Qualifying begins: 20 June
The Draw: 24 June
Pre-event Press Conferences: 25 & 26 June
Order of Play: 26 June
Championships begin: 27 June
COME BACK FOR LIVE SCORES & LIVE BLOG FROM 20 JUNE
Wimbledon had to stand back and admire the precocious talent of Maureen Connolly when she won the title for the first time in 1952 and it would be true to say that at the 1953 Championships that most observers believed the only player who could mount a serious challenge against the Californian teenager was the experienced Doris Hart.
Hart had won 35 Grand Slam titles - singles, doubles, and mixed - in her career. She also managed to beat Connolly in two of their four matches. Hart had won Wimbledon once, in 1951, and in 1953, the seeding committee decided Connolly would beat Hart and then sat back as the two Americans progressed to the final without losing a set.
Hart had originally taken up tennis as a form of therapy after an accident which left her with a deformed leg and in the final against a player almost nine years her junior she won much support as she prevented Connolly from running away with the match. It may have been a closer match than most Connolly experienced at Wimbledon but she still won in straight sets, 8-6, 7-5.
Jaroslav Drobny was a Czech who became a British citizen and played at Wimbledon before and after World War II. You can only speculate what Drobny might have achieved if Wimbledon had been played through the war years because he had to wait until 1954 when he won the title for the only time.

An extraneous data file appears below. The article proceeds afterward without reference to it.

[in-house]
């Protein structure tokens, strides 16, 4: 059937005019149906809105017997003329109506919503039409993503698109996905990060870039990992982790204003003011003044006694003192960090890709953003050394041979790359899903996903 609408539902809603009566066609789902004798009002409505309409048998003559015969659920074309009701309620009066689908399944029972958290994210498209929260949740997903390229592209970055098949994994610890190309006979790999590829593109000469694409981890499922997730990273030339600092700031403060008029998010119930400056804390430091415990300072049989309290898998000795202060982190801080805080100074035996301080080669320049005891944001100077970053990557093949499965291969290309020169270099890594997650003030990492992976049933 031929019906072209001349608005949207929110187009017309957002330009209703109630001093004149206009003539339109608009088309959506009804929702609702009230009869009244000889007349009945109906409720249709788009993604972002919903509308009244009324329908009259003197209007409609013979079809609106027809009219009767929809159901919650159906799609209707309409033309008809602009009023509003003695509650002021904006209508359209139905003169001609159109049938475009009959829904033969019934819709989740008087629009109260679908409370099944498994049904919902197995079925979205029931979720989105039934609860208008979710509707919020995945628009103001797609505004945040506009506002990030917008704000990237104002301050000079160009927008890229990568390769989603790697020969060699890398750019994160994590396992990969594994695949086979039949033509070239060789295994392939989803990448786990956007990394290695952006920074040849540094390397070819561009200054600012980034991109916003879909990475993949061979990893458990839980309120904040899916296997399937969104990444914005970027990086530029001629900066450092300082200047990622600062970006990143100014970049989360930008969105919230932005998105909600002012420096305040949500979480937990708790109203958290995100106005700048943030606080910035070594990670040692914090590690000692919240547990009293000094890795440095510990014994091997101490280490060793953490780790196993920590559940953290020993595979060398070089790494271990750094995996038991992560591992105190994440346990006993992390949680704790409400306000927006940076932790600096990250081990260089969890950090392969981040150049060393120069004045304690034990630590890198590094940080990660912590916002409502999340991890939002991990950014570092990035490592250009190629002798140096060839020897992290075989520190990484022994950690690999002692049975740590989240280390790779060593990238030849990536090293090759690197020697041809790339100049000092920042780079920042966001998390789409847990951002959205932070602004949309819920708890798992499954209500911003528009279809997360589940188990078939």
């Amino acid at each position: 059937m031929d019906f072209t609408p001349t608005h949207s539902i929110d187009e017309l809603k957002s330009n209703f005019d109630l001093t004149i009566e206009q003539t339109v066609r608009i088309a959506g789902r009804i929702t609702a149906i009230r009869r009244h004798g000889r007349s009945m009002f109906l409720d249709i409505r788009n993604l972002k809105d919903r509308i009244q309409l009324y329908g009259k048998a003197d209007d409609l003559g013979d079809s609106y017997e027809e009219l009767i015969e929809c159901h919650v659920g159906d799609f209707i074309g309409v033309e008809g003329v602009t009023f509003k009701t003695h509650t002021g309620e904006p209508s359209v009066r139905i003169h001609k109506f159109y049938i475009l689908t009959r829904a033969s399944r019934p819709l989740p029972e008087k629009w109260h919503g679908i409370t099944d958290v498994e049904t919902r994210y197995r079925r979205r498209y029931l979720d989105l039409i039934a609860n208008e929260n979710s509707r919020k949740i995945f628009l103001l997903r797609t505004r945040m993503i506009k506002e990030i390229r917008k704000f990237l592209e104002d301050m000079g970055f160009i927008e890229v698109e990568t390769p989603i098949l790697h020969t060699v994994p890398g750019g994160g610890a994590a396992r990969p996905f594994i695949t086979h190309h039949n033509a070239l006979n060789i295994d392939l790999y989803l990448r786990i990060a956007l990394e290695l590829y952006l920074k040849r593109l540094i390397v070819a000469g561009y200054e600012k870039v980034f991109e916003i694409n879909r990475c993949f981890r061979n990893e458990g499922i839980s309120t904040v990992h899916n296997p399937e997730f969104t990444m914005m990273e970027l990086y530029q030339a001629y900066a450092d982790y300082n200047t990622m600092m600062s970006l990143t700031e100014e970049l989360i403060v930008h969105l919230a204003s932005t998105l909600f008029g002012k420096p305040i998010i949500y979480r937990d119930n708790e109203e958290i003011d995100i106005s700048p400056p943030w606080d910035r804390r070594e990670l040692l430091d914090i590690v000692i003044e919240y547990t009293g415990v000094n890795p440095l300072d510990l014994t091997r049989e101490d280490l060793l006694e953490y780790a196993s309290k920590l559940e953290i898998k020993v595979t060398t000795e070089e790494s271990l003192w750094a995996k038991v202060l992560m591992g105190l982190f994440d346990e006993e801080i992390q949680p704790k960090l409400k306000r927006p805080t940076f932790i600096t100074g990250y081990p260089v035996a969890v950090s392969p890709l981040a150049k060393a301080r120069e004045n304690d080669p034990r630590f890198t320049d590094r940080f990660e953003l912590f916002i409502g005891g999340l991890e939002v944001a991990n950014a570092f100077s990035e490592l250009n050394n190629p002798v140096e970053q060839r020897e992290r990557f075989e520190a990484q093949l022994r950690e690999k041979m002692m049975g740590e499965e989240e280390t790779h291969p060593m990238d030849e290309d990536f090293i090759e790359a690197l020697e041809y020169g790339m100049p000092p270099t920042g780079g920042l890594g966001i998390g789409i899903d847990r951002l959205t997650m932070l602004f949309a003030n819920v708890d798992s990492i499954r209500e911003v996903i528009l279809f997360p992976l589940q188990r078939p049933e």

But it was his third round match in 1953 against the Paris-based American Budge Patty, which became one of the outstanding highlights of the Championships.
Drobny was seeded fourth, Patty was unseeded, and there was every indication it would become a marathon on the Centre Court as Drobny won the first set 8-6 and Patty captured the second 18-16. At around 9.15pm Drobny came through as victor 8-6, 16-18, 3-6, 8-6, 12-10, a total of 93 games, the most that had been played in a singles match at Wimbledon at that time. To mark this outstanding occasion both players were presented with inscribed cigarette cases by Wimbledon’s management committee.
Meteoric rise is a description, which applies to a chosen few. By 1954, after playing in the Championships at Wimbledon just three times, Maureen ‘Little Mo’ Connolly had completely fitted the bill. She became the youngest player to win the US title in 1951, she won three Wimbledon titles running, and in two years had won a Grand Slam of the game’s major crowns.
At Wimbledon in 1954, the piercing returns which Connolly produced made the difference against the vastly more experienced American Louise Brough.
Connolly hit her ground-strokes with pace and precision and there was something grimly predictable about her win, even if Brough held a 5-2 lead in the second set. Connolly won 6-2, 7-5, but was still not fully developed as a player.
The 1954 Wimbledon was Connolly’s last. That same summer she broke her leg in a riding accident and that ended her career. She died in 1969.
They were called the "Tennis Twins," the incredible young Australians Lew Hoad and Ken Rosewall who set the world of tennis alight when they first came to Wimbledon in 1952 as 17-year-olds.
The powerful Hoad and the lighter and gifted Rosewall, with his delicate touch, came through the doubles event to reach the semi-finals at the first attempt and were doubles champions the next year. But that was just a taster of the two Aussies who were born within three weeks of each other in two closely placed suburbs of Sydney, and fate was to lead them towards just one Wimbledon singles final in 1956. The belief at the time was that Hoad, all dynamic power, would outhit Rosewall, no matter his fine ground-strokes, quick reactions at the net and confidence.